With 126 Bundesliga appearances, five senior Germany caps and a lengthy list of milestones to call his own, Timo Werner has accomplished at 21 what many fail to achieve in their entire careers.
The RB Leipzig forward is a genuine megastar in waiting, but even he has to pinch himself when he looks back on his eye-watering career trajectory to date.
“It’s been crazy,” Werner told Leipzig’s official club magazine. “At the start, I had no idea how many Bundesliga games I’d have played by now. I’d lose count if I started counting now, but I still look forward to every game like it is my first. To walk out into a Bundesliga stadium every week is an amazing feeling – even though it’s going to be even more of a challenge next season.”
Werner saw to that. With 21 goals, the Stuttgart native made a telling contribution to Leipzig’s barnstorming Bundesliga induction, which ended in a runners-up berth and automatic entry into next season’s UEFA Champions League group stage. Outgunning elder statesmen Sandro Wagner (Hoffenheim) and Mario Gomez (Wolfsburg) along the way, he also finished the 2016/17 campaign as the highest-scoring German in the Bundesliga. A call-up to the senior national team was inevitable.
“When you become a senior international, it’s a special achievement,” Werner explained, having made his debut for the world champions in a 1-0 friendly win over England in March. “I used to watch guys like Thomas Müller and Manuel Neuer on the TV. Now I’m part of the Confederations Cup team, but you can’t afford to rest on your laurels.”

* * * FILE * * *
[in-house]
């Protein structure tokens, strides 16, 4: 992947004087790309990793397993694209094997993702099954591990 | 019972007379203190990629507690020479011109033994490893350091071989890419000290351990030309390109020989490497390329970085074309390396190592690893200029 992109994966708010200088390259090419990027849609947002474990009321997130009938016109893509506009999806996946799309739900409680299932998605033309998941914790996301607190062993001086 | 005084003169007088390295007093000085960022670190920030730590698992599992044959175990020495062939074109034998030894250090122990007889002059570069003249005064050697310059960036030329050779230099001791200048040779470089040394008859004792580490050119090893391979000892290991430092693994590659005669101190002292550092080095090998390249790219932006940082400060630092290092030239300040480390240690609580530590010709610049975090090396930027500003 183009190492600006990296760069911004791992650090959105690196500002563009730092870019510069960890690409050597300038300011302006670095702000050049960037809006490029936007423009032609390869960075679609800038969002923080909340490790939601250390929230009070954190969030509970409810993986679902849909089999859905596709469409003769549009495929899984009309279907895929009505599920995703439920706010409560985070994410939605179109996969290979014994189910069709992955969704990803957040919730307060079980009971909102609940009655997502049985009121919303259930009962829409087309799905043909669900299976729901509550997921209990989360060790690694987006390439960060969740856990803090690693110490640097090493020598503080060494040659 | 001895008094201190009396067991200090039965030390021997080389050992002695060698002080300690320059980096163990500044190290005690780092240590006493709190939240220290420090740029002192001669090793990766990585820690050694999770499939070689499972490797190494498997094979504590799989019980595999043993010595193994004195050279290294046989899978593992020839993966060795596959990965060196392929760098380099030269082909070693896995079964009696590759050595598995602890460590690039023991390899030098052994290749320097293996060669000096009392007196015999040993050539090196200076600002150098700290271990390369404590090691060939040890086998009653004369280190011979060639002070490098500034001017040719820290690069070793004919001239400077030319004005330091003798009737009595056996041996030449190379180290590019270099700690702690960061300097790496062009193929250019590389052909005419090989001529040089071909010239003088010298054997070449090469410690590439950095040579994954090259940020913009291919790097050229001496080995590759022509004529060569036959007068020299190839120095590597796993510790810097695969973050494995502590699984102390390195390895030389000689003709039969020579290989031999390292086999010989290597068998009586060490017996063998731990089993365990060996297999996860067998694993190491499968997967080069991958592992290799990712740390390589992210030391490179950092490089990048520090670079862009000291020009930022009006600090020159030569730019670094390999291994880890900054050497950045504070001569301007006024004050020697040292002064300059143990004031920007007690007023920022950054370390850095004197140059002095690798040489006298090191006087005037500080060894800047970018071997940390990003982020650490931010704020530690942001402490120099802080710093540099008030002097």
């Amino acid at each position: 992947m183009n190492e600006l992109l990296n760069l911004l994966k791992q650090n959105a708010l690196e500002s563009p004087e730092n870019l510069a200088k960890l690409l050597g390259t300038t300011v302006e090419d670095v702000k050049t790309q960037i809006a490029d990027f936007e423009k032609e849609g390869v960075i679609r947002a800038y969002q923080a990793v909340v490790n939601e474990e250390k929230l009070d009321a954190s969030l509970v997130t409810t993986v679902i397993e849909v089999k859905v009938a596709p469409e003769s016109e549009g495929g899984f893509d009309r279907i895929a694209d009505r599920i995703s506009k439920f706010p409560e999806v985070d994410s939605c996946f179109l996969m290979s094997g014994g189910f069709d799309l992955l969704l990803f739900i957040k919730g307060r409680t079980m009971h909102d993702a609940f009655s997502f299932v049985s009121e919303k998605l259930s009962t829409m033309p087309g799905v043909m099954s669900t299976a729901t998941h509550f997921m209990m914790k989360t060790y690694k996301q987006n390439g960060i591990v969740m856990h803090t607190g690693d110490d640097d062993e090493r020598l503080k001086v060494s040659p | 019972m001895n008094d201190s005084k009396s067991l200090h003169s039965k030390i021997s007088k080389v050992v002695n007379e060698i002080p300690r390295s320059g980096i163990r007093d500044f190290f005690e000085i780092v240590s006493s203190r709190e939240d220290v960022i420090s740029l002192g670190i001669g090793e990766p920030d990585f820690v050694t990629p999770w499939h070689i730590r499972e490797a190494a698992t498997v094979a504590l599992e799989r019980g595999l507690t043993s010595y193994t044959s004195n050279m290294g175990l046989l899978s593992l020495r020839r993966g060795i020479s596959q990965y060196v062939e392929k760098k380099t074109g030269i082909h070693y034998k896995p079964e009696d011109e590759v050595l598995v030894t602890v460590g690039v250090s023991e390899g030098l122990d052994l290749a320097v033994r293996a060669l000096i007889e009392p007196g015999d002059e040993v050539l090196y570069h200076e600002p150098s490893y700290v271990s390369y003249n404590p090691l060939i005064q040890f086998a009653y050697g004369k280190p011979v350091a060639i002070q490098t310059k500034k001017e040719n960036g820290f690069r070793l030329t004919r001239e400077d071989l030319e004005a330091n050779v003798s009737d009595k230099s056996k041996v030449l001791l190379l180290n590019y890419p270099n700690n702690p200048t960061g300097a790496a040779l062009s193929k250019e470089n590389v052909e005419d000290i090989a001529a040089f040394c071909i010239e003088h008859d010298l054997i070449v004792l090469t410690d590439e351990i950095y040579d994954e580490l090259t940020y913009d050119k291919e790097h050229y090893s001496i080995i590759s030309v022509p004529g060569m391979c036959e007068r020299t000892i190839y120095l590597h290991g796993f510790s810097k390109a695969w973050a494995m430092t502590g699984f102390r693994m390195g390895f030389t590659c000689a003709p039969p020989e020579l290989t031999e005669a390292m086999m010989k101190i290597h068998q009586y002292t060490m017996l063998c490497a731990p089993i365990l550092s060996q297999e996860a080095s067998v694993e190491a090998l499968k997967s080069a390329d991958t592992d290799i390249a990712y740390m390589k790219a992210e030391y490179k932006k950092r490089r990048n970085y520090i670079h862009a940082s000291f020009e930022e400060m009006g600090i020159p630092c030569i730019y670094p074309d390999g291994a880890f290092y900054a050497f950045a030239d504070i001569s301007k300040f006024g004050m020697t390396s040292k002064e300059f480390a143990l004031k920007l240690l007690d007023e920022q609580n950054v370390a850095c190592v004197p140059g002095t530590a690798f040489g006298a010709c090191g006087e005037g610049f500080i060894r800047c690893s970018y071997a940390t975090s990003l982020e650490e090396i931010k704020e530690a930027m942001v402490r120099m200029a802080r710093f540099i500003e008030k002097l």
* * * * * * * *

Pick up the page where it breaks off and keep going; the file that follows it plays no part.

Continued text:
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Not that Werner could ever be accused of slacking. After joining Stuttgart aged six, he wrote his turbo-charged name into Cannstadt folklore as the club’s youngest ever debutant and goalscorer. He later became the Bundesliga’s youngest player to score a brace and reach 50 appearances – all before the age of 19.
Although his time at his boyhood outfit ended on a sour note - Stuttgart were relegated to the second tier at the end of 2015/16 - Werner’s reputation did not suffer. He moved to promoted Leipzig the following summer, bolting down a place in Ralph Hasenhüttl’s swash-buckling starting XI in no time at all.
Testament to his swift transition, Werner had already doubled his career goal tally by the turn of the year. Come the end of the campaign, only Borussia Dortmund’s Pierre-Emerick Aubameyang, Bayern Munich’s Robert Lewandowski and Cologne’s Anthony Modeste had scored more Bundesliga goals.
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“He’s already a very good player, but I think he will be a massive player,” Leipzig mentor Hasenhüttl opined. “In terms of forwards, he has the biggest and best stock in German football. He’s matured with us and become a more complete footballer. He has an unbelievable path ahead of him.”
Rubbing shoulders with some of Germany’s brightest prospects at the Confederations Cup will only further Werner’s development. The Stuttgart academy graduate opened his account for Die Mannschaft with a brace in the 3-1 victory over Cameroon, and was on target again in the semi-final rout of Mexico.
With a battle-hardened Chile outfit the last remaining hurdle, Werner's innate nose for goal could make all the difference in Sunday's final in St. Petersburg. If his current flight path is anything to go by, the Leipzig virtuoso will almost certainly be returning to Russian soil to spearhead Germany's World Cup title defence in a year's time.
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